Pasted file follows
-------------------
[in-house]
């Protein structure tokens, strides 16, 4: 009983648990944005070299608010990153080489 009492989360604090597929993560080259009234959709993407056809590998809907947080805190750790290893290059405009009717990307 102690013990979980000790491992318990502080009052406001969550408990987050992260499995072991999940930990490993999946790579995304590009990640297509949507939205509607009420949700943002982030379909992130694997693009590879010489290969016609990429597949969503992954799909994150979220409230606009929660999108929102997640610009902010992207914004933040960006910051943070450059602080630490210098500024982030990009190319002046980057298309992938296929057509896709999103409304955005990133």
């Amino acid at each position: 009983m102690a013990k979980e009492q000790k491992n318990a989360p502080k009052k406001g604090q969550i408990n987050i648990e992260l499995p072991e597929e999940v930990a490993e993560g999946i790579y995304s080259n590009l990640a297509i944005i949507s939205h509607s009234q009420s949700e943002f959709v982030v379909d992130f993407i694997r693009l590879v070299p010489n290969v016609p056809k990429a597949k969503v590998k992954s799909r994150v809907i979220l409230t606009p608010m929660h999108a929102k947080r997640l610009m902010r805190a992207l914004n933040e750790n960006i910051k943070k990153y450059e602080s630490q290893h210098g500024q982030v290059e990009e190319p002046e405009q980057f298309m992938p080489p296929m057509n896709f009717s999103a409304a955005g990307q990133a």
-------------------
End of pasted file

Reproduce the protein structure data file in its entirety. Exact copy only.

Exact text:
[in-house]
């Protein structure tokens, strides 16, 4: 009983648990944005070299608010990153080489 009492989360604090597929993560080259009234959709993407056809590998809907947080805190750790290893290059405009009717990307 102690013990979980000790491992318990502080009052406001969550408990987050992260499995072991999940930990490993999946790579995304590009990640297509949507939205509607009420949700943002982030379909992130694997693009590879010489290969016609990429597949969503992954799909994150979220409230606009929660999108929102997640610009902010992207914004933040960006910051943070450059602080630490210098500024982030990009190319002046980057298309992938296929057509896709999103409304955005990133």
């Amino acid at each position: 009983m102690a013990k979980e009492q000790k491992n318990a989360p502080k009052k406001g604090q969550i408990n987050i648990e992260l499995p072991e597929e999940v930990a490993e993560g999946i790579y995304s080259n590009l990640a297509i944005i949507s939205h509607s009234q009420s949700e943002f959709v982030v379909d992130f993407i694997r693009l590879v070299p010489n290969v016609p056809k990429a597949k969503v590998k992954s799909r994150v809907i979220l409230t606009p608010m929660h999108a929102k947080r997640l610009m902010r805190a992207l914004n933040e750790n960006i910051k943070k990153y450059e602080s630490q290893h210098g500024q982030v290059e990009e190319p002046e405009q980057f298309m992938p080489p296929m057509n896709f009717s999103a409304a955005g990307q990133a």